December train strikes set to deliver £800m hammer blow to UKNovember 29, 2023
December of strike misery looms: Rail workers will walk out this week in ‘£800million blow’ to pubs, bars and restaurants over Christmas
- Rail strikes have already cost the UK economy more than £5bn, analysis shows
Britain’s beleaguered pubs, bars and restaurants are set to be dealt an £800million hammer blow at Christmas when militant rail unions launch a string of walkouts from this Saturday.
The UK ground to a halt on occasions after RMT boss Mick Lynch spearheaded round after round of strikes that appeared to inspire other sectors – including healthcare – to launch industrial action too.
Among the parts of the economy hurt by the strikes include pubs and restaurants, which had already been crippled by draconian and damaging lockdown restrictions imposed during the Covid pandemic.
And with rail walkouts planned for December 2 to December 8 (Saturday to Friday), experts fear that the hospitality sector is set to be dealt another belting blow.
One analysis by UKHospitality estimates that the walkouts could wipe £800million off the sector. It comes after a separate analysis predicted that rail strikes since last summer have cost Britain’s economy more than £5billion.
An empty Kings Cross station in central London seen during last year’s rail strike over Christmas
Kate Nicholls, pictured, has urged all parties to get around the negotiating table to avoid a shortfall in revenue
UKHospitality Chief Executive Kate Nicholls has warned that the ongoing dispute could cost the industry up to £800million over the winter holidays and has already cost the hospitality business more than £3billion.
Full list of train strikes in December 2023
- Saturday, December 2 – East Midlands Railway (EMR) and London North Eastern Railway (LNER)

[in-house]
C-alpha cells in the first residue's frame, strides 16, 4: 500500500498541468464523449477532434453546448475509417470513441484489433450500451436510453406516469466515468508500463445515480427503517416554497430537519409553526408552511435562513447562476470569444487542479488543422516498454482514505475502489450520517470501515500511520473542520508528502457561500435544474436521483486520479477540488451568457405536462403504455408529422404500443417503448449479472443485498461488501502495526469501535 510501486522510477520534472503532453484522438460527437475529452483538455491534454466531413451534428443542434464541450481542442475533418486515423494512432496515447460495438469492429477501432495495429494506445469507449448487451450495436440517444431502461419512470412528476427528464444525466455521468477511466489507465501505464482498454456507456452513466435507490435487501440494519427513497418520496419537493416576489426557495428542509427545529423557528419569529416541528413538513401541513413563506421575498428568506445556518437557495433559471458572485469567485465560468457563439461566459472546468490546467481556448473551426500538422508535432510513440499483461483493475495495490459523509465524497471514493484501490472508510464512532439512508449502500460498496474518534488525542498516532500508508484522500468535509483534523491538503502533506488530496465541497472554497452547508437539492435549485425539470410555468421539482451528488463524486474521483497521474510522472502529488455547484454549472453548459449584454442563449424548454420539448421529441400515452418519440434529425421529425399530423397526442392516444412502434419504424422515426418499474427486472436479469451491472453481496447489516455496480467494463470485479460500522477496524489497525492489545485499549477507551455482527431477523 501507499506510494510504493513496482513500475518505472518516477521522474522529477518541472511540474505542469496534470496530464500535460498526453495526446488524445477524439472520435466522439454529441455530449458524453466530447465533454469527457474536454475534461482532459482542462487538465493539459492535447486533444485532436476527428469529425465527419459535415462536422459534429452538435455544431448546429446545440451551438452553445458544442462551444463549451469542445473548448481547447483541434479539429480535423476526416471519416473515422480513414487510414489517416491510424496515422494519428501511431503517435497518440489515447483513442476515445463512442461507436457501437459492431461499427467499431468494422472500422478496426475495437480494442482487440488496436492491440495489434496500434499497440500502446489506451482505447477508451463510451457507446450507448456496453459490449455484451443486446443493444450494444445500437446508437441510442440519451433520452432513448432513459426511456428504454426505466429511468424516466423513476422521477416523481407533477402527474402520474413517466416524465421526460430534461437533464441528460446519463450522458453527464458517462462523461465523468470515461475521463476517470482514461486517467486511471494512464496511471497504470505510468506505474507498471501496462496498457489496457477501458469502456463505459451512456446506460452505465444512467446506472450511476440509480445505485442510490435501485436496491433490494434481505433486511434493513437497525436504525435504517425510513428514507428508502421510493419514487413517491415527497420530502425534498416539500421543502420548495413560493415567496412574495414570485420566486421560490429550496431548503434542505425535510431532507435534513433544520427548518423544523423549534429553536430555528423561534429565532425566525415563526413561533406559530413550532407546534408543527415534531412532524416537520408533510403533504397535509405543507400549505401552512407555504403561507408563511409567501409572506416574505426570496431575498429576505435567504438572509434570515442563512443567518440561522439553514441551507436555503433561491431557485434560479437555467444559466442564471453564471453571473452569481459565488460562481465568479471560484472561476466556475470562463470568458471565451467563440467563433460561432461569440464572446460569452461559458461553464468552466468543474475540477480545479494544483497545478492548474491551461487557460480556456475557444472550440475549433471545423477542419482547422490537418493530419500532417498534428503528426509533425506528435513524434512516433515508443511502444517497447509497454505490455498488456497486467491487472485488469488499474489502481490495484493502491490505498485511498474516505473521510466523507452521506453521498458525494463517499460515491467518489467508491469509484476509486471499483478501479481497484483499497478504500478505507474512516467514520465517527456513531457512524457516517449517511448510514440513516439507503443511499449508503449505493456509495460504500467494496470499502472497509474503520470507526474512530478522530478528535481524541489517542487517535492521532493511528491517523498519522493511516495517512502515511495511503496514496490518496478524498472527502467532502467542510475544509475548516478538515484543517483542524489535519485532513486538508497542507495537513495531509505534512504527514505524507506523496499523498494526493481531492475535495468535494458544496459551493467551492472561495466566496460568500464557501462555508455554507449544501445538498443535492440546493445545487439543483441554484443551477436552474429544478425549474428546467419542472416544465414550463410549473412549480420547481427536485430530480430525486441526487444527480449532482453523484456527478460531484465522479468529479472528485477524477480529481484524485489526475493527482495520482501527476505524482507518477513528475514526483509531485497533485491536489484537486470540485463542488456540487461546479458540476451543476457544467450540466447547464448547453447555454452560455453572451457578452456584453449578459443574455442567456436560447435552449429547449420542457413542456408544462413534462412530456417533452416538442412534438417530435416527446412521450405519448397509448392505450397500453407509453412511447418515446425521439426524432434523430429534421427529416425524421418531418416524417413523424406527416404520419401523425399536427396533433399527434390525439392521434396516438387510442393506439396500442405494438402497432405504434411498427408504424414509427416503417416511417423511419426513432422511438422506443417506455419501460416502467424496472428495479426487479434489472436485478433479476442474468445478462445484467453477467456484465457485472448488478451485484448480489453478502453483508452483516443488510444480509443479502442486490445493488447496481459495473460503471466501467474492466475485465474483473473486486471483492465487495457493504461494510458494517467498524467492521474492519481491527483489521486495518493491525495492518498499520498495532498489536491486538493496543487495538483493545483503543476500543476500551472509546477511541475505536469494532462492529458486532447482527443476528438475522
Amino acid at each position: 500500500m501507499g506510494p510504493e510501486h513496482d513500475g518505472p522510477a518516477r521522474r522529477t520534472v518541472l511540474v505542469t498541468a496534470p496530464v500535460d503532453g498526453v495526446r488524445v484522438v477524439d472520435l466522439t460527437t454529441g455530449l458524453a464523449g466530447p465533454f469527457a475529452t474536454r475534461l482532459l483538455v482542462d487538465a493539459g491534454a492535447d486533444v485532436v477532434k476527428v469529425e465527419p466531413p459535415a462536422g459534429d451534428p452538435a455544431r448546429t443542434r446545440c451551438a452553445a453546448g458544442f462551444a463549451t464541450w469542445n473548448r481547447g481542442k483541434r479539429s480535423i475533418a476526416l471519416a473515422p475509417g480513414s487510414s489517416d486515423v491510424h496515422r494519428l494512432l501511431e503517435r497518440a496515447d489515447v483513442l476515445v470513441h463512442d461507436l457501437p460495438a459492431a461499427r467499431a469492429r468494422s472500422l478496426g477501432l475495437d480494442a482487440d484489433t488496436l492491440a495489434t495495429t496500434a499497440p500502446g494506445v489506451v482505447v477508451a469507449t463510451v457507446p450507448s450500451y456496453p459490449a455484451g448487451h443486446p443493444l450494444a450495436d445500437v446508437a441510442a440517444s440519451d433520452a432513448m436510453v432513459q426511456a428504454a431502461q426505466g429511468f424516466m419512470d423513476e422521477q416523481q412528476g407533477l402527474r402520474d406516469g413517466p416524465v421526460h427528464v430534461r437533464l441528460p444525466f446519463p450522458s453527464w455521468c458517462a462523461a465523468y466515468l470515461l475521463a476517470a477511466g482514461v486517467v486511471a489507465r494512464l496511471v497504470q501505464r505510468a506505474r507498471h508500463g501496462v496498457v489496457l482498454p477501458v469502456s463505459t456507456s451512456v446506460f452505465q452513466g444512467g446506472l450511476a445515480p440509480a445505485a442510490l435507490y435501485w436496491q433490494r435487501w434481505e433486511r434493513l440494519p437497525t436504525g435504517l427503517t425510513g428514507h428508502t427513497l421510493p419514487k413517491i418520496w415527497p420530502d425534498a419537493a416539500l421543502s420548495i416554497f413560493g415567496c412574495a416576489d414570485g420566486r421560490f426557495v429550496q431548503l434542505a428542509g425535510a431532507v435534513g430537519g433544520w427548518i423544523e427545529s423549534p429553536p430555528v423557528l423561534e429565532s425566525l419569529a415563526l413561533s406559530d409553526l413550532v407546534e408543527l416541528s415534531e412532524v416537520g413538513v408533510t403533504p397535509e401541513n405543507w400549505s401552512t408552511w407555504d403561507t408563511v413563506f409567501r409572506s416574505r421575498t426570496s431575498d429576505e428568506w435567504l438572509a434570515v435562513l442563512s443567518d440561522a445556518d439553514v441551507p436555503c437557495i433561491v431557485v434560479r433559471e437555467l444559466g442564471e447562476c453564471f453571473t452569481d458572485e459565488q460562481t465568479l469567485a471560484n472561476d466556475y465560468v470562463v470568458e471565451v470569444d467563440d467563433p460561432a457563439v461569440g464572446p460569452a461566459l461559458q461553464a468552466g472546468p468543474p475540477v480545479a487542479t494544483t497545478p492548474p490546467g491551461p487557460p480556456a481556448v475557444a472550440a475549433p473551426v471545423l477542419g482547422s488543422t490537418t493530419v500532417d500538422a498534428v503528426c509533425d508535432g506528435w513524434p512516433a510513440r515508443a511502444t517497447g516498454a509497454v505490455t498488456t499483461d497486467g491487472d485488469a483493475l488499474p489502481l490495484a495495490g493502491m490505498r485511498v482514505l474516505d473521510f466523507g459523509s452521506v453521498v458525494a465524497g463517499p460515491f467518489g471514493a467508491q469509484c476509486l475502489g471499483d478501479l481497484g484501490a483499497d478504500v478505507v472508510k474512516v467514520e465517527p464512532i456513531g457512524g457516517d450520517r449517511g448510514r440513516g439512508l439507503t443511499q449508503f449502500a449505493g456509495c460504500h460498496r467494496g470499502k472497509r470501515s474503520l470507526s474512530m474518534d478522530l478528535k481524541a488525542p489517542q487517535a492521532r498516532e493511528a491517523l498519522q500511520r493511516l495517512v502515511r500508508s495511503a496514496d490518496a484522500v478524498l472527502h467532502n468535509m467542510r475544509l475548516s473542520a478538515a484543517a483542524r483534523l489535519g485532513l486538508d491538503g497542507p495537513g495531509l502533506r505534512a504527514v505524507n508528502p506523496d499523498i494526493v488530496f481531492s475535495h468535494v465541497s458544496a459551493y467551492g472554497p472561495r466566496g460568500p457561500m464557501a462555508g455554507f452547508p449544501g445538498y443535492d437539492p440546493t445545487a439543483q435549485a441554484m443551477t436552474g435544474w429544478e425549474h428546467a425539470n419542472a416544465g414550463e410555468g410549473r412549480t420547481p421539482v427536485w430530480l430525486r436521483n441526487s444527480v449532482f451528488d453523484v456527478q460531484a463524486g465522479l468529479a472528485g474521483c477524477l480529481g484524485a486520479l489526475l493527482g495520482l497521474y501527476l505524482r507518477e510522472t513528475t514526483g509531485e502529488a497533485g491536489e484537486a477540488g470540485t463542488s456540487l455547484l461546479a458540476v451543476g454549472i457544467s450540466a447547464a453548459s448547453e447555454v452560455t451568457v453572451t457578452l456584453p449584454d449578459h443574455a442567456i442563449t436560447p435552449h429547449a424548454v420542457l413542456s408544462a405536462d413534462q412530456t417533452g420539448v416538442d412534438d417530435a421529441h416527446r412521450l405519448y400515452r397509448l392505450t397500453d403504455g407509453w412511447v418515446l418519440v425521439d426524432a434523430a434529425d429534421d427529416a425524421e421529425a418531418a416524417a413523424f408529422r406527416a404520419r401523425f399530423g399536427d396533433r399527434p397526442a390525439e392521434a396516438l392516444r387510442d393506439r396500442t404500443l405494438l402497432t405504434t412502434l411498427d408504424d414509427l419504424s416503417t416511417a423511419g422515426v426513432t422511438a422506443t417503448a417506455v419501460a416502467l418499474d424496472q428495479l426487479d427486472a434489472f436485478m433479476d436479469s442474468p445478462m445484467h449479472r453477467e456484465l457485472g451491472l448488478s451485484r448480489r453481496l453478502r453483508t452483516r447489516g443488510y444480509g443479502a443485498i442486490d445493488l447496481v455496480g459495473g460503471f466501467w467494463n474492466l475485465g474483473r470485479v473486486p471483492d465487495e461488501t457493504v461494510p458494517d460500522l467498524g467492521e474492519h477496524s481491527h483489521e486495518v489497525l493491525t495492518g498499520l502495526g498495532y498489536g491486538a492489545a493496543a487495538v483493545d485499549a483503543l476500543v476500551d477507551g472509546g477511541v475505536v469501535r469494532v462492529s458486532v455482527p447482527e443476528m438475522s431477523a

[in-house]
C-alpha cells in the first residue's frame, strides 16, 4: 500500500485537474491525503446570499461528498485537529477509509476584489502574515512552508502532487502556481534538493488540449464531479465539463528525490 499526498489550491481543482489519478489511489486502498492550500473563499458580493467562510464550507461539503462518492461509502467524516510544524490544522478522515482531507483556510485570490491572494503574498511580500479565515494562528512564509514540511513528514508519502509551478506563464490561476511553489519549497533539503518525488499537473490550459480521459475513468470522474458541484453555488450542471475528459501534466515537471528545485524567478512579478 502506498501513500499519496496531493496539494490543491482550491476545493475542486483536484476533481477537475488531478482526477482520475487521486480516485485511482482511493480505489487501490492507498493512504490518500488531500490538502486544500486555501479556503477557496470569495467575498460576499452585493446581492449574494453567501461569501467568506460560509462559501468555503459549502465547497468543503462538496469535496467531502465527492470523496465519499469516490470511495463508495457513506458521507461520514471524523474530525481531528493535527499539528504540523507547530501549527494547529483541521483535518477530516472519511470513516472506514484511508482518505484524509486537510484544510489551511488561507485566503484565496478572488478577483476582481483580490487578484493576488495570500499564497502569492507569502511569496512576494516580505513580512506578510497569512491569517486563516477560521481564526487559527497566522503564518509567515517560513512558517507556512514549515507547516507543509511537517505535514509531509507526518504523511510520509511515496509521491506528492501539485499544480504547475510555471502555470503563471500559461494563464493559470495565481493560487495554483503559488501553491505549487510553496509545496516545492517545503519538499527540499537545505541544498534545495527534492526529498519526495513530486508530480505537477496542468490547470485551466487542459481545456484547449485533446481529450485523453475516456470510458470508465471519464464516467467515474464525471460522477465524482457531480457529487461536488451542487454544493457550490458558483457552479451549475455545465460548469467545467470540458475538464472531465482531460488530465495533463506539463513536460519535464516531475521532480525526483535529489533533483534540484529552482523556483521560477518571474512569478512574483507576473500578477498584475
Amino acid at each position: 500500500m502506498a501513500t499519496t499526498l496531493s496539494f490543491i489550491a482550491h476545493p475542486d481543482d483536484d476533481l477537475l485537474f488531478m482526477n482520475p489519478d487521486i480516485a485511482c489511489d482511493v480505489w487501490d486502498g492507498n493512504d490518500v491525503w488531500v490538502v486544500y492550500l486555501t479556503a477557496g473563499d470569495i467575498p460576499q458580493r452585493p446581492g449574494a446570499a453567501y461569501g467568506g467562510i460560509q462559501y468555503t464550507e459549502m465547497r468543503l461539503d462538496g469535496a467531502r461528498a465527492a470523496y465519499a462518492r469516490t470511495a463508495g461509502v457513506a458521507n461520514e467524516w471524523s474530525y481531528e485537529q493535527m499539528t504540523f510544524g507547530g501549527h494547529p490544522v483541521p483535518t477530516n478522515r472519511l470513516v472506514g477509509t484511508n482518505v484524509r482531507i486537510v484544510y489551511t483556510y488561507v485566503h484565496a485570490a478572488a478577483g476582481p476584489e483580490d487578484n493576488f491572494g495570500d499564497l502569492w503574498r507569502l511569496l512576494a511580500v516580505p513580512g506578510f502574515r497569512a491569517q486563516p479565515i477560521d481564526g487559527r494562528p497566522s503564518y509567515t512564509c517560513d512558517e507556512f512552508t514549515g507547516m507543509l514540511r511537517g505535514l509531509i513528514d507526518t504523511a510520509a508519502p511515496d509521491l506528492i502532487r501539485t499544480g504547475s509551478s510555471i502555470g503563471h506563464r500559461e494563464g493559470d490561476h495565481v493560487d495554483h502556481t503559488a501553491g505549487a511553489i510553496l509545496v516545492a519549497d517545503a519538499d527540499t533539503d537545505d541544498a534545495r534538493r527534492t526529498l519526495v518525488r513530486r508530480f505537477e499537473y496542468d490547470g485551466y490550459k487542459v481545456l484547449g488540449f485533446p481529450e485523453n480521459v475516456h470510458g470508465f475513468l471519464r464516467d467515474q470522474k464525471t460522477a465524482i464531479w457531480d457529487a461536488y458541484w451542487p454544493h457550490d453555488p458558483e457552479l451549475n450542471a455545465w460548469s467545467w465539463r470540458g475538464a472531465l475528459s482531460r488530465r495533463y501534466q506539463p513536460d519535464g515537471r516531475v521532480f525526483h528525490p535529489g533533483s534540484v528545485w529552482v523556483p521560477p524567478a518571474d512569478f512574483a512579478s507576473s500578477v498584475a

- Sunday, December 3 – Avanti West Coast, Chiltern, Great Northern Thameslink, and West Midlands Trains (WMT)
- Tuesday, December 5 – C2C and Greater Anglia
- Wednesday, December 6 – Southeastern, Southern/Gatwick Express, the SWR main line and depot, and on the Island Line
- Thursday, December 7 – CrossCountry and Great Western Railway
- Friday, December 8 – Northern and TransPennine Express
Christmas time is particularly important for the UK hospitality sector because people tend to cut down on their spending between January to March.
The holiday season is a vital source of income for certain bars and restaurants to survive.
Ms Nicholls said: ‘These strikes will hit hospitality businesses at the start of the critical festive period and will devastate trading during one of the busiest weeks of the year, costing the sector up to £800million.
‘The ongoing rail dispute has already cost the sector £3.5billion over the past year and a half and continues to disrupt businesses, prevent staff from working and interrupt families’ Christmas plans.’
Industrial action last year caused a predicted £1.5billion in losses for the UK hospitality sector.
Earlier this year, hospitality brands Greene King, Fuller’s, Mitchells & Butlers and Wasabi have signed an open letter, alongside UKHospitality, to the Transport Secretary, RMT, ASLEF and Rail Delivery Group, urging them to ‘redouble efforts’ to resolve the ongoing dispute.